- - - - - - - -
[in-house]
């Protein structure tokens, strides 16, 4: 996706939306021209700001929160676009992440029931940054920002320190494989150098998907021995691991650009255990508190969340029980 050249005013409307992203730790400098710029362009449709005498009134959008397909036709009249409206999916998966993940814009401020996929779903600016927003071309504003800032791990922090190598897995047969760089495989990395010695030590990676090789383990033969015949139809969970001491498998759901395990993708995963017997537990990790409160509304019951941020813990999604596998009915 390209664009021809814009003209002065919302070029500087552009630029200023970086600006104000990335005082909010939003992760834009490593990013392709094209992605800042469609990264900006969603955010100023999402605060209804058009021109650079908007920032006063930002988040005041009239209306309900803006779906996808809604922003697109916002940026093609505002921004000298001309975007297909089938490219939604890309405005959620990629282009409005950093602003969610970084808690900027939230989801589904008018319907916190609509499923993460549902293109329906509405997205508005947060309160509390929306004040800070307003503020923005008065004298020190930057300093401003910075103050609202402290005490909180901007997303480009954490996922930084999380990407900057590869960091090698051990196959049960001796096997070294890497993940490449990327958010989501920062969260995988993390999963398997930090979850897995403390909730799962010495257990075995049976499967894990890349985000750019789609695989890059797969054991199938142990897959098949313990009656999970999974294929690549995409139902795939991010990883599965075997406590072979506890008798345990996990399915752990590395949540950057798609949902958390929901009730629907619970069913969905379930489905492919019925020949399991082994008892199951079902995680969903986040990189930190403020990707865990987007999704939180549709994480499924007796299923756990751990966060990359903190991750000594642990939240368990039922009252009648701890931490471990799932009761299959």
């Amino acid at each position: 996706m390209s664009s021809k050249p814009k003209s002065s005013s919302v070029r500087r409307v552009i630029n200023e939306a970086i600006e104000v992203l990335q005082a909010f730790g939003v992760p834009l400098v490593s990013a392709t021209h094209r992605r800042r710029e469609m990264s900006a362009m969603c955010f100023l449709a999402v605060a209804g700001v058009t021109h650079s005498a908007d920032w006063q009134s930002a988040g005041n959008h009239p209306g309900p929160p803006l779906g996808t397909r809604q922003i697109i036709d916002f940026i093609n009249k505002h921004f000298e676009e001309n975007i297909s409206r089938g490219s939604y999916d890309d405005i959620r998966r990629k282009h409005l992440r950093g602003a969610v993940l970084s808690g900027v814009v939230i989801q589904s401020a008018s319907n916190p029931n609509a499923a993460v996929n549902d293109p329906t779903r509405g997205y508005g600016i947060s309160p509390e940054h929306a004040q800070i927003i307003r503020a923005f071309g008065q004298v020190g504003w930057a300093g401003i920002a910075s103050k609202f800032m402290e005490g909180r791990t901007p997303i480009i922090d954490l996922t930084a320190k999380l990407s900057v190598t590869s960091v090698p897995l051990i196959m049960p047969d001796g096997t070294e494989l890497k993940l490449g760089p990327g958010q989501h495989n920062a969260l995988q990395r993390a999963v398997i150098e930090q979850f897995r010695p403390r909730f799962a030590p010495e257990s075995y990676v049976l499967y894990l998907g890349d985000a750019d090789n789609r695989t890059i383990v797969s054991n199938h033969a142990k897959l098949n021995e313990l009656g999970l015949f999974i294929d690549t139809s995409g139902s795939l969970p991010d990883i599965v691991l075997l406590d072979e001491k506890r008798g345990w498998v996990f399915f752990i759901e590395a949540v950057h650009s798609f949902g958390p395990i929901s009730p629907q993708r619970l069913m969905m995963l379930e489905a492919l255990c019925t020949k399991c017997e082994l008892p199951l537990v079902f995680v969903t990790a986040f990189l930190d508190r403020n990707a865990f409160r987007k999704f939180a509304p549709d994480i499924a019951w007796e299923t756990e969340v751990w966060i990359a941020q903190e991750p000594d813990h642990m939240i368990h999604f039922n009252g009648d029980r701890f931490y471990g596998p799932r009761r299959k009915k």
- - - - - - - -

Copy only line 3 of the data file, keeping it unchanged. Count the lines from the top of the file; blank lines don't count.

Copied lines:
């Amino acid at each position: 996706m390209s664009s021809k050249p814009k003209s002065s005013s919302v070029r500087r409307v552009i630029n200023e939306a970086i600006e104000v992203l990335q005082a909010f730790g939003v992760p834009l400098v490593s990013a392709t021209h094209r992605r800042r710029e469609m990264s900006a362009m969603c955010f100023l449709a999402v605060a209804g700001v058009t021109h650079s005498a908007d920032w006063q009134s930002a988040g005041n959008h009239p209306g309900p929160p803006l779906g996808t397909r809604q922003i697109i036709d916002f940026i093609n009249k505002h921004f000298e676009e001309n975007i297909s409206r089938g490219s939604y999916d890309d405005i959620r998966r990629k282009h409005l992440r950093g602003a969610v993940l970084s808690g900027v814009v939230i989801q589904s401020a008018s319907n916190p029931n609509a499923a993460v996929n549902d293109p329906t779903r509405g997205y508005g600016i947060s309160p509390e940054h929306a004040q800070i927003i307003r503020a923005f071309g008065q004298v020190g504003w930057a300093g401003i920002a910075s103050k609202f800032m402290e005490g909180r791990t901007p997303i480009i922090d954490l996922t930084a320190k999380l990407s900057v190598t590869s960091v090698p897995l051990i196959m049960p047969d001796g096997t070294e494989l890497k993940l490449g760089p990327g958010q989501h495989n920062a969260l995988q990395r993390a999963v398997i150098e930090q979850f897995r010695p403390r909730f799962a030590p010495e257990s075995y990676v049976l499967y894990l998907g890349d985000a750019d090789n789609r695989t890059i383990v797969s054991n199938h033969a142990k897959l098949n021995e313990l009656g999970l015949f999974i294929d690549t139809s995409g139902s795939l969970p991010d990883i599965v691991l075997l406590d072979e001491k506890r008798g345990w498998v996990f399915f752990i759901e590395a949540v950057h650009s798609f949902g958390p395990i929901s009730p629907q993708r619970l069913m969905m995963l379930e489905a492919l255990c019925t020949k399991c017997e082994l008892p199951l537990v079902f995680v969903t990790a986040f990189l930190d508190r403020n990707a865990f409160r987007k999704f939180a509304p549709d994480i499924a019951w007796e299923t756990e969340v751990w966060i990359a941020q903190e991750p000594d813990h642990m939240i368990h999604f039922n009252g009648d029980r701890f931490y471990g596998p799932r009761r299959k009915k």